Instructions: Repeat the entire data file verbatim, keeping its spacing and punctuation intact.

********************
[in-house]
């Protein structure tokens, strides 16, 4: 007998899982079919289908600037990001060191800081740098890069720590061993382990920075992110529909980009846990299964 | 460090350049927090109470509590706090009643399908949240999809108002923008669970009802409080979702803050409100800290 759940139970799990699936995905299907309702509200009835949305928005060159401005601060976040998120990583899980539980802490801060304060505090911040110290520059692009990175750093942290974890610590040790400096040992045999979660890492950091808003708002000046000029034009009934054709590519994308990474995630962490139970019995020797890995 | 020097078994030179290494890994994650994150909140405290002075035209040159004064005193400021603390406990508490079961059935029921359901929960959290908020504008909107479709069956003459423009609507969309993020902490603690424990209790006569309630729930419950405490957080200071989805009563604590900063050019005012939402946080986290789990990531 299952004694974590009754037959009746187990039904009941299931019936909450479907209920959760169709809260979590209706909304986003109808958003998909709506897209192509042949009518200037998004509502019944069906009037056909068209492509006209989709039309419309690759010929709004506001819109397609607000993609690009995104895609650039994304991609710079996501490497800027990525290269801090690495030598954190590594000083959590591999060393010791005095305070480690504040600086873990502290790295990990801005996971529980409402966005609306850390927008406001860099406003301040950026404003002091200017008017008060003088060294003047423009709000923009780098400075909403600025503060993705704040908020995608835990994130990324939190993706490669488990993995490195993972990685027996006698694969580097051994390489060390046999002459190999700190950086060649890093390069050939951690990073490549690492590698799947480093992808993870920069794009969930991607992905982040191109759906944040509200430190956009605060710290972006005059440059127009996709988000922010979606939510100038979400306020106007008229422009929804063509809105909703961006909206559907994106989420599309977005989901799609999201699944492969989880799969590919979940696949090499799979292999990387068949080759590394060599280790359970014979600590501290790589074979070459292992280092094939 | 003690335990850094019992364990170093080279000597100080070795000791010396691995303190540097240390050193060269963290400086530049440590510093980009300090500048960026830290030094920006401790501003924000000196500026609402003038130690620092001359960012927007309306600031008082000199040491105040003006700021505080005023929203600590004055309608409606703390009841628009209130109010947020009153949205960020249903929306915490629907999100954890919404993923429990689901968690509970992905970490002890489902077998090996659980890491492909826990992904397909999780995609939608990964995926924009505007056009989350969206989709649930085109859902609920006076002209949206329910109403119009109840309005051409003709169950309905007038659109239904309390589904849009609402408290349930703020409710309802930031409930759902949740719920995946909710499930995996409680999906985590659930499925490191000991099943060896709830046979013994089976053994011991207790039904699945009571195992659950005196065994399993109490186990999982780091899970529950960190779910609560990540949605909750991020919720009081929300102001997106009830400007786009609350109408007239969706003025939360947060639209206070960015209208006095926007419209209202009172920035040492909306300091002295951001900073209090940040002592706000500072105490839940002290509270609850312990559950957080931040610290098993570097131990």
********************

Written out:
[in-house]
């Protein structure tokens, strides 16, 4: 007998899982079919289908600037990001060191800081740098890069720590061993382990920075992110529909980009846990299964 | 460090350049927090109470509590706090009643399908949240999809108002923008669970009802409080979702803050409100800290 759940139970799990699936995905299907309702509200009835949305928005060159401005601060976040998120990583899980539980802490801060304060505090911040110290520059692009990175750093942290974890610590040790400096040992045999979660890492950091808003708002000046000029034009009934054709590519994308990474995630962490139970019995020797890995 | 020097078994030179290494890994994650994150909140405290002075035209040159004064005193400021603390406990508490079961059935029921359901929960959290908020504008909107479709069956003459423009609507969309993020902490603690424990209790006569309630729930419950405490957080200071989805009563604590900063050019005012939402946080986290789990990531 299952004694974590009754037959009746187990039904009941299931019936909450479907209920959760169709809260979590209706909304986003109808958003998909709506897209192509042949009518200037998004509502019944069906009037056909068209492509006209989709039309419309690759010929709004506001819109397609607000993609690009995104895609650039994304991609710079996501490497800027990525290269801090690495030598954190590594000083959590591999060393010791005095305070480690504040600086873990502290790295990990801005996971529980409402966005609306850390927008406001860099406003301040950026404003002091200017008017008060003088060294003047423009709000923009780098400075909403600025503060993705704040908020995608835990994130990324939190993706490669488990993995490195993972990685027996006698694969580097051994390489060390046999002459190999700190950086060649890093390069050939951690990073490549690492590698799947480093992808993870920069794009969930991607992905982040191109759906944040509200430190956009605060710290972006005059440059127009996709988000922010979606939510100038979400306020106007008229422009929804063509809105909703961006909206559907994106989420599309977005989901799609999201699944492969989880799969590919979940696949090499799979292999990387068949080759590394060599280790359970014979600590501290790589074979070459292992280092094939 | 003690335990850094019992364990170093080279000597100080070795000791010396691995303190540097240390050193060269963290400086530049440590510093980009300090500048960026830290030094920006401790501003924000000196500026609402003038130690620092001359960012927007309306600031008082000199040491105040003006700021505080005023929203600590004055309608409606703390009841628009209130109010947020009153949205960020249903929306915490629907999100954890919404993923429990689901968690509970992905970490002890489902077998090996659980890491492909826990992904397909999780995609939608990964995926924009505007056009989350969206989709649930085109859902609920006076002209949206329910109403119009109840309005051409003709169950309905007038659109239904309390589904849009609402408290349930703020409710309802930031409930759902949740719920995946909710499930995996409680999906985590659930499925490191000991099943060896709830046979013994089976053994011991207790039904699945009571195992659950005196065994399993109490186990999982780091899970529950960190779910609560990540949605909750991020919720009081929300102001997106009830400007786009609350109408007239969706003025939360947060639209206070960015209208006095926007419209209202009172920035040492909306300091002295951001900073209090940040002592706000500072105490839940002290509270609850312990559950957080931040610290098993570097131990």